Use of Non-Coastwise Qualified Vessels in the Deepwater Horizon Response to Date

    According to the Coast Guard, there are currently 15 foreign-flag vessels involved in response efforts related to the spill and no Jones Act waivers have been granted.  This is due to the fact that no waiver is required for vessels performing clean-up operations outside of the three mile territorial sea, because skimming operations in these waters do not involve “coastwise points” as long as the OSRV is not attached to the seabed of the OCS during skimming operations.   On the other hand, a waiver is required for a foreign-flag vessel conducting skimming operations within three miles of the coastline, because CBP has determined that skimming operations within three miles constitute  coastwise transportation under the Jones Act.

    According to National Incident Commander, Admiral Thad Allen, Jones Act waivers have not yet been granted, because there has been no need to grant a waiver to date to conduct operations as part of the response operation.  However, although there have been no Jones Act waivers granted thus far, Admiral Allen has provided guidance to ensure that Jones Act waiver requests, if received, would be processed as quickly as possible to allow the spill response activities to continue without delay.

    It is also noteworthy that a foreign-flag vessel engaged in OCS activities must be manned with a U.S. crew unless otherwise exempted in accordance with OCSLA manning requirements.  A foreign-flag vessel may engage in OCS activities with a foreign crew if the vessel is over 50% owned or effectively controlled by non-U.S. citizens or entities or if the vessel owner can show that there is not a sufficient number of U.S. citizens or permanent residents available to crew the vessel.  The Coast Guard issues such exemptions upon request if it can be shown that this criteria has been met.  The importance of obtaining the OCS exemption is that this allows a crewmember to obtain a B-1 (OCS) visa from a U.S. embassy in order to travel through the United States for crew changes.

    Coast Guard Determination of Shortage of Jones Act Qualified OSRVs

    On June 16, 2010, the Coast Guard Federal On-Scene Coordinator (“FOSC”), in coordination with MARAD and other federal agencies, determined that there are not enough specialized oil skimming vessels in the United States to keep up with the daily release of oil into the Gulf of Mexico.  As a result of this determination, foreign OSRVs may be immediately permitted to perform clean-up operations in the U.S. Gulf, both inside and outside the territorial sea, provided that the country of the foreign-flag OSRV extends the same privilege to U.S.-flag OSRVs.  The Coast Guards is now reviewing OSRV waiver requests and is expected to make decisions with BP as to which foreign-flag vessels will be activated to assist in the response.  Accordingly, the use of OSRVs under these circumstances would not violate the Jones Act or require a Jones Act waiver.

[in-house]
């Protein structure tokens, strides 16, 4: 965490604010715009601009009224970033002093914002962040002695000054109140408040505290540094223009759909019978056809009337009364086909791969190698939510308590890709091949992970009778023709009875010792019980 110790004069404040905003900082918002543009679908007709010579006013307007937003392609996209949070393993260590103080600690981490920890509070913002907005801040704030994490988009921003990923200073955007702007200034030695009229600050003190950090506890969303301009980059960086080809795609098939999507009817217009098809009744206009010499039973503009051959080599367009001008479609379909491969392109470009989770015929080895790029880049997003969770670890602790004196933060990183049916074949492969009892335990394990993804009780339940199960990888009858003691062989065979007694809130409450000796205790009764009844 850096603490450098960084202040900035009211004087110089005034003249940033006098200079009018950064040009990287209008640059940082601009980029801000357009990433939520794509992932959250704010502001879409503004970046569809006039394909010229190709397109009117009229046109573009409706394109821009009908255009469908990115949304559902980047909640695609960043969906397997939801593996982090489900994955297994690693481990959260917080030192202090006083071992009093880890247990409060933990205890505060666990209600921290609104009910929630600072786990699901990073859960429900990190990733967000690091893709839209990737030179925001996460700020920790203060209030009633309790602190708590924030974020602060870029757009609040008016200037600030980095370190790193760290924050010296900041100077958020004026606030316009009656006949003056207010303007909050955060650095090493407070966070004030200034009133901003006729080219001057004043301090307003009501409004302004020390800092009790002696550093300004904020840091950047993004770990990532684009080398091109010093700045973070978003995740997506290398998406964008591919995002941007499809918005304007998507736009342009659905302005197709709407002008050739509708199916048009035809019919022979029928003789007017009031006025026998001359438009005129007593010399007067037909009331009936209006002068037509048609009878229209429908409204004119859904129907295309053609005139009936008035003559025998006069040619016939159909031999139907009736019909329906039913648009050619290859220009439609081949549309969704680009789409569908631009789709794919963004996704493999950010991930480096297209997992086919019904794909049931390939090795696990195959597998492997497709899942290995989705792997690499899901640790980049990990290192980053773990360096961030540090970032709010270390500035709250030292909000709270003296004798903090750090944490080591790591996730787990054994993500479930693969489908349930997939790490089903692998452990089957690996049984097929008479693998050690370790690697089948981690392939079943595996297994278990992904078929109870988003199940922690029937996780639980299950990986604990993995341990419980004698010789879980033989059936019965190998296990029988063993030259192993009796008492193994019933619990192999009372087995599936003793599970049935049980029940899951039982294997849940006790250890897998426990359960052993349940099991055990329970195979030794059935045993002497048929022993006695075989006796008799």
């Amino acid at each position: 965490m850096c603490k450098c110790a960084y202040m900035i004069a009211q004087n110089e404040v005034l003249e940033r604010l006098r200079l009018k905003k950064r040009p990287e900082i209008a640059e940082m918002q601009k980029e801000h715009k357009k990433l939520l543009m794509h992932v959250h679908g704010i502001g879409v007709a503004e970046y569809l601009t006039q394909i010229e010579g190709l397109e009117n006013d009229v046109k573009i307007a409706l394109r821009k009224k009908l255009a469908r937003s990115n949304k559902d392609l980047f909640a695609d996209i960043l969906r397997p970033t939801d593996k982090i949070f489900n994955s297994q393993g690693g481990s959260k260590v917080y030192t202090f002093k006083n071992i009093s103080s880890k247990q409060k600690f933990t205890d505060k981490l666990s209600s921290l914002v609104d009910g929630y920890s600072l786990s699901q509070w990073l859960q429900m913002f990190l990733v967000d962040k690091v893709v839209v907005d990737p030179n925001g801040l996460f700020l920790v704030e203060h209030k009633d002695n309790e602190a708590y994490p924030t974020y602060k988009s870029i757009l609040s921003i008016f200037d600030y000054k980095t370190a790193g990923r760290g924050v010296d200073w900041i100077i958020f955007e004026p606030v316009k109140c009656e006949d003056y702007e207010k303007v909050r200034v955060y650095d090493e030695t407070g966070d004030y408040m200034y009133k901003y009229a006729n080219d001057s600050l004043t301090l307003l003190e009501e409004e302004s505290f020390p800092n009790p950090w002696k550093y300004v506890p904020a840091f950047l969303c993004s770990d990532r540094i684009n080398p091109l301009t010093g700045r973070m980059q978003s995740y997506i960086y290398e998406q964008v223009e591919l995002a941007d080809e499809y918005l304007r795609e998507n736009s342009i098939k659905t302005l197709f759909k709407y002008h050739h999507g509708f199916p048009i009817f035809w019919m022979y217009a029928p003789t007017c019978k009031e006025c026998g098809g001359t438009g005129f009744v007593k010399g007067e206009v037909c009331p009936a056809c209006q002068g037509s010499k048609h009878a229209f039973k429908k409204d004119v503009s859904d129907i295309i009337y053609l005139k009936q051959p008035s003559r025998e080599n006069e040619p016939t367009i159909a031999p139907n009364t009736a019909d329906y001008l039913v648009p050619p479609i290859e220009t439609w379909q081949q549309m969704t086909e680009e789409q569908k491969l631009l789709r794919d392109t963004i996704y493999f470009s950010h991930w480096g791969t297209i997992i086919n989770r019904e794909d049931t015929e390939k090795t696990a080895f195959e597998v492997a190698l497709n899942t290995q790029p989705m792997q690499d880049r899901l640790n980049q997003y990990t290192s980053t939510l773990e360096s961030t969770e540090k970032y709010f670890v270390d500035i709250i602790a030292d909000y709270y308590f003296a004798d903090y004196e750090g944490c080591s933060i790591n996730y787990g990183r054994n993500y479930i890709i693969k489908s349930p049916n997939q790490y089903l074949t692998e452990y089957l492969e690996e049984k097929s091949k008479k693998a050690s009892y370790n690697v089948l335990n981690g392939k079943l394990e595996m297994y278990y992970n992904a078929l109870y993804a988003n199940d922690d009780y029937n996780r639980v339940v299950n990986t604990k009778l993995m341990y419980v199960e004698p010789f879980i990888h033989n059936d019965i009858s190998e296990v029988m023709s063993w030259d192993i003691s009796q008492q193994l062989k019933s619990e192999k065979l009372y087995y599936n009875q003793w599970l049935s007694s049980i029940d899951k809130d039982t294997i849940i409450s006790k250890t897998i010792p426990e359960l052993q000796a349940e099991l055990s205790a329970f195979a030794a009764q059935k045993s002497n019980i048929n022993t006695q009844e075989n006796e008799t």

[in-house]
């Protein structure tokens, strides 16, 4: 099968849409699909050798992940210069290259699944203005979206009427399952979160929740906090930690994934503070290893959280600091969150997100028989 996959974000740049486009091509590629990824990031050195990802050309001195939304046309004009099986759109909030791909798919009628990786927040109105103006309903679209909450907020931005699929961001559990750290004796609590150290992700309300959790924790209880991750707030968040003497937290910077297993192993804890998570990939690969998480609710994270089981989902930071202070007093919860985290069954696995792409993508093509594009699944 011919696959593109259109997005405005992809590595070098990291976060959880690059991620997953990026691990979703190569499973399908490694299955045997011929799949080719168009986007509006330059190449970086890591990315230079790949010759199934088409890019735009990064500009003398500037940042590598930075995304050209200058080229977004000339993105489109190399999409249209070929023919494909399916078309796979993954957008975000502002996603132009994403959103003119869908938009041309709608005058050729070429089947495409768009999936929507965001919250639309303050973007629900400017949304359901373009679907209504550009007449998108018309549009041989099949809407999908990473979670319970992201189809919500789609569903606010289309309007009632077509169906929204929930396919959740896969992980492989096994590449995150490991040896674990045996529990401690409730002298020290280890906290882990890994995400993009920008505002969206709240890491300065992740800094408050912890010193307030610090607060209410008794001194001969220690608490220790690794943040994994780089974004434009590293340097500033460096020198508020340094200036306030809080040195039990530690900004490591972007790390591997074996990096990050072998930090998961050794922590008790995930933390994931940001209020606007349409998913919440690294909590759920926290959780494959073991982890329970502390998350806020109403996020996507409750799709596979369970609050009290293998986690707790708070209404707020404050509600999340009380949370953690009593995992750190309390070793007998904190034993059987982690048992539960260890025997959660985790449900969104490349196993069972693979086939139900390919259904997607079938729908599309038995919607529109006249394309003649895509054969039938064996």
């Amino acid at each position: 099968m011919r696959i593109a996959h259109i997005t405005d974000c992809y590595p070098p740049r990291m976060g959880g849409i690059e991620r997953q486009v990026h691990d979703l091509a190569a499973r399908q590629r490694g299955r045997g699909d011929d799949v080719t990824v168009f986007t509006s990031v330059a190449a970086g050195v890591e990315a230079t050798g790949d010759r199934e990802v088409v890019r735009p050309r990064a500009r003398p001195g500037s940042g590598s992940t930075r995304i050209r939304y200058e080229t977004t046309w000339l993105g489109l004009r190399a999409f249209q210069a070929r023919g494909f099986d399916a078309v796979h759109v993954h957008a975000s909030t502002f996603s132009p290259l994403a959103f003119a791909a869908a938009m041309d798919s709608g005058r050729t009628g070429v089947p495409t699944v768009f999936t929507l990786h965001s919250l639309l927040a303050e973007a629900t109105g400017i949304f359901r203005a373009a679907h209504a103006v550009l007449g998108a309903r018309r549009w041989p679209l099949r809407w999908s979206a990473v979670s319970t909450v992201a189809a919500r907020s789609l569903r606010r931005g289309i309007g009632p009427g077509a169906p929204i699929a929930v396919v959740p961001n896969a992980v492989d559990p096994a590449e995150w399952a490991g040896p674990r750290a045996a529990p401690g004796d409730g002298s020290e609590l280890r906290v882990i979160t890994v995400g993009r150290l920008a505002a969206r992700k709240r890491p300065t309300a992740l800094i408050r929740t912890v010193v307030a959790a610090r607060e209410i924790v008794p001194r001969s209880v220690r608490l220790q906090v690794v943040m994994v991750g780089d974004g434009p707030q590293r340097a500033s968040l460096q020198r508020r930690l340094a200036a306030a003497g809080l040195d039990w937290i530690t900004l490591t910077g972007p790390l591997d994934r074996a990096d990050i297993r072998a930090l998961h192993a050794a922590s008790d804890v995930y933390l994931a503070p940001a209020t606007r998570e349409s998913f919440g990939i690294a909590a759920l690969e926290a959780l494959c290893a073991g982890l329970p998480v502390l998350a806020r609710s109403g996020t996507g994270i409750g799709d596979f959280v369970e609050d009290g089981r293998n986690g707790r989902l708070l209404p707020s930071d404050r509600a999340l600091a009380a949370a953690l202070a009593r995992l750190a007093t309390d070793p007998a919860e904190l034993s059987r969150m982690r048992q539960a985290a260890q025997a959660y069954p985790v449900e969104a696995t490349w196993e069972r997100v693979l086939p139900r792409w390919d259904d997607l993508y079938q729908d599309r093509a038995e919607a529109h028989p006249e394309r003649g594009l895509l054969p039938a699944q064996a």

Should any applications for a Jones Act waiver requiring a national defense waiver be received for operations inside the territorial sea, the FOSC will coordinate the effort with CBP and will work closely with to the necessary agencies to determine if a Jones Act waiver is required.  CBP will then make a recommendation to the Secretary of the Department of Homeland Security, in consultation with MARAD, based on the unique characteristics and capabilities of the foreign-flag vessel compared to what availabilities exist in the U.S. fleet.  Any delays in operations or other negative impacts due to waiting for a U.S. vessel to become available and reach the U.S. Gulf will be considered prior to determining the need for a Jones Act waiver for a foreign vessel.

    Conclusions and Recommendations

    In order to keep pace with the unprecedented levels of oil discharges from this incident, the Coast Guard has made a determination that there are not enough U.S.-flag OSRVs available.  Accordingly, the Deepwater Horizon Unified Command will entertain requests to use foreign-flag OSRVs to operate within three miles of the coastline based on this determination.  Requests for the use of foreign-flag vessels that are not OSRVs will require a Jones Act waiver based on national defense needs.  Owners, operators, agents, or other stakeholders who are interested in providing response assistance to this extraordinary oil spill should submit requests to use foreign-flag response vessels and equipment to the FOSC for consideration.  In addition, owners, operators, agents, or other stakeholders should also be aware of and closely monitor changes that may be proposed by Congress affecting the use of vessels on the U.S. OCS.  Please contact the persons listed in this advisory should you have any questions or desire assistance.